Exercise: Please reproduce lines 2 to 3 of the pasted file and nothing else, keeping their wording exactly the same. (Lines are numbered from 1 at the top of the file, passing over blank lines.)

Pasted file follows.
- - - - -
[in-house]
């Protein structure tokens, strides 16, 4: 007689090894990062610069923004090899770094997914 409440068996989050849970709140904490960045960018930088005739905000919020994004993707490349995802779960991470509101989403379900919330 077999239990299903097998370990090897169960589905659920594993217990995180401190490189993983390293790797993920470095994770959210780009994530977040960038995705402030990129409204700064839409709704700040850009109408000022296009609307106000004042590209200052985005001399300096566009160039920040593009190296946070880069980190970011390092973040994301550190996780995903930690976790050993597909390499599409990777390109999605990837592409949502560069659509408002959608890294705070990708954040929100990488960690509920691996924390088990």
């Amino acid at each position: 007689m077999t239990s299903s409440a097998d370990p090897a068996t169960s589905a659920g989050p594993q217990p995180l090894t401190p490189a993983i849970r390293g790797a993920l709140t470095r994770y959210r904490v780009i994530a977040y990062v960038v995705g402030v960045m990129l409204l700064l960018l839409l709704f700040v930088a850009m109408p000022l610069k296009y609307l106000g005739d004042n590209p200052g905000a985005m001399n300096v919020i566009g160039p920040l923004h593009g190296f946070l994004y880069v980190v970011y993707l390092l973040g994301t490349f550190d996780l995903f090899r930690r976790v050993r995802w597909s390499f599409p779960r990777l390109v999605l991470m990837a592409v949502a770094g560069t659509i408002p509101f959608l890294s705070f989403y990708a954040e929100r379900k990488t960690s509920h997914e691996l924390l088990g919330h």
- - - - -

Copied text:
């Protein structure tokens, strides 16, 4: 007689090894990062610069923004090899770094997914 409440068996989050849970709140904490960045960018930088005739905000919020994004993707490349995802779960991470509101989403379900919330 077999239990299903097998370990090897169960589905659920594993217990995180401190490189993983390293790797993920470095994770959210780009994530977040960038995705402030990129409204700064839409709704700040850009109408000022296009609307106000004042590209200052985005001399300096566009160039920040593009190296946070880069980190970011390092973040994301550190996780995903930690976790050993597909390499599409990777390109999605990837592409949502560069659509408002959608890294705070990708954040929100990488960690509920691996924390088990």
């Amino acid at each position: 007689m077999t239990s299903s409440a097998d370990p090897a068996t169960s589905a659920g989050p594993q217990p995180l090894t401190p490189a993983i849970r390293g790797a993920l709140t470095r994770y959210r904490v780009i994530a977040y990062v960038v995705g402030v960045m990129l409204l700064l960018l839409l709704f700040v930088a850009m109408p000022l610069k296009y609307l106000g005739d004042n590209p200052g905000a985005m001399n300096v919020i566009g160039p920040l923004h593009g190296f946070l994004y880069v980190v970011y993707l390092l973040g994301t490349f550190d996780l995903f090899r930690r976790v050993r995802w597909s390499f599409p779960r990777l390109v999605l991470m990837a592409v949502a770094g560069t659509i408002p509101f959608l890294s705070f989403y990708a954040e929100r379900k990488t960690s509920h997914e691996l924390l088990g919330h």